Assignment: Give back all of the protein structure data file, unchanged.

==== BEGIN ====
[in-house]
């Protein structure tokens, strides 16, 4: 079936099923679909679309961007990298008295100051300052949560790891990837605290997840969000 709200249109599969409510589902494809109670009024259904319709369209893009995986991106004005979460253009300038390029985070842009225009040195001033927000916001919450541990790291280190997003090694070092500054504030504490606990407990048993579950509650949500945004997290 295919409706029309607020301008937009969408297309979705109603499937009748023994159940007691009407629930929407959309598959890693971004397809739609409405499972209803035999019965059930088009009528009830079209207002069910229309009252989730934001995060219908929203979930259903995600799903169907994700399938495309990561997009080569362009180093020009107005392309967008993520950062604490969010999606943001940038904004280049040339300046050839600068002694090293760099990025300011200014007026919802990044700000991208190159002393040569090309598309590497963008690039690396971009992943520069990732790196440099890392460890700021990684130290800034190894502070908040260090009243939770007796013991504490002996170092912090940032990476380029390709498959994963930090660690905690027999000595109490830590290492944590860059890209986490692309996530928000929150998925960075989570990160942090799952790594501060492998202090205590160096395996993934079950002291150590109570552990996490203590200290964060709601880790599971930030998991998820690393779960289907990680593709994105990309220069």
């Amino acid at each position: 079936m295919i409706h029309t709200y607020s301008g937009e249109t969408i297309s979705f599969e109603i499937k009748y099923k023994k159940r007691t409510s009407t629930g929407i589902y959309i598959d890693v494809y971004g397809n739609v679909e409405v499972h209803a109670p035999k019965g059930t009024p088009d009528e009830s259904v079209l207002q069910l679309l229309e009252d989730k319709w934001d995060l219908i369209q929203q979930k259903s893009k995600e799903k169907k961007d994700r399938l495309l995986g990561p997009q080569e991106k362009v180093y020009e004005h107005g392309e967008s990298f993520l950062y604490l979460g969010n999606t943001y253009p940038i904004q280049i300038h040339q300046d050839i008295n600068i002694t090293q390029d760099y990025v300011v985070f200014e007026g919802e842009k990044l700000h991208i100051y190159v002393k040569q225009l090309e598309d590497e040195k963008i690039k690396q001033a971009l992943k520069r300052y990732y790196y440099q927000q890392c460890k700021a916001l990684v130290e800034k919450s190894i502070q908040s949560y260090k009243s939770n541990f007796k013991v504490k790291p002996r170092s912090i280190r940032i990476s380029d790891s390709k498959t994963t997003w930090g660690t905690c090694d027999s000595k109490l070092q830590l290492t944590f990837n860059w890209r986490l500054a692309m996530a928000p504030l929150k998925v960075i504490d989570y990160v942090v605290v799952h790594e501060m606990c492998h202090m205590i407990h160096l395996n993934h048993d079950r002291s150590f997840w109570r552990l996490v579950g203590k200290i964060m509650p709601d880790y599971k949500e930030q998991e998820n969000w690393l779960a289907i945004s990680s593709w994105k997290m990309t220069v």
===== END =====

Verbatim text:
[in-house]
């Protein structure tokens, strides 16, 4: 079936099923679909679309961007990298008295100051300052949560790891990837605290997840969000 709200249109599969409510589902494809109670009024259904319709369209893009995986991106004005979460253009300038390029985070842009225009040195001033927000916001919450541990790291280190997003090694070092500054504030504490606990407990048993579950509650949500945004997290 295919409706029309607020301008937009969408297309979705109603499937009748023994159940007691009407629930929407959309598959890693971004397809739609409405499972209803035999019965059930088009009528009830079209207002069910229309009252989730934001995060219908929203979930259903995600799903169907994700399938495309990561997009080569362009180093020009107005392309967008993520950062604490969010999606943001940038904004280049040339300046050839600068002694090293760099990025300011200014007026919802990044700000991208190159002393040569090309598309590497963008690039690396971009992943520069990732790196440099890392460890700021990684130290800034190894502070908040260090009243939770007796013991504490002996170092912090940032990476380029390709498959994963930090660690905690027999000595109490830590290492944590860059890209986490692309996530928000929150998925960075989570990160942090799952790594501060492998202090205590160096395996993934079950002291150590109570552990996490203590200290964060709601880790599971930030998991998820690393779960289907990680593709994105990309220069």
């Amino acid at each position: 079936m295919i409706h029309t709200y607020s301008g937009e249109t969408i297309s979705f599969e109603i499937k009748y099923k023994k159940r007691t409510s009407t629930g929407i589902y959309i598959d890693v494809y971004g397809n739609v679909e409405v499972h209803a109670p035999k019965g059930t009024p088009d009528e009830s259904v079209l207002q069910l679309l229309e009252d989730k319709w934001d995060l219908i369209q929203q979930k259903s893009k995600e799903k169907k961007d994700r399938l495309l995986g990561p997009q080569e991106k362009v180093y020009e004005h107005g392309e967008s990298f993520l950062y604490l979460g969010n999606t943001y253009p940038i904004q280049i300038h040339q300046d050839i008295n600068i002694t090293q390029d760099y990025v300011v985070f200014e007026g919802e842009k990044l700000h991208i100051y190159v002393k040569q225009l090309e598309d590497e040195k963008i690039k690396q001033a971009l992943k520069r300052y990732y790196y440099q927000q890392c460890k700021a916001l990684v130290e800034k919450s190894i502070q908040s949560y260090k009243s939770n541990f007796k013991v504490k790291p002996r170092s912090i280190r940032i990476s380029d790891s390709k498959t994963t997003w930090g660690t905690c090694d027999s000595k109490l070092q830590l290492t944590f990837n860059w890209r986490l500054a692309m996530a928000p504030l929150k998925v960075i504490d989570y990160v942090v605290v799952h790594e501060m606990c492998h202090m205590i407990h160096l395996n993934h048993d079950r002291s150590f997840w109570r552990l996490v579950g203590k200290i964060m509650p709601d880790y599971k949500e930030q998991e998820n969000w690393l779960a289907i945004s990680s593709w994105k997290m990309t220069v």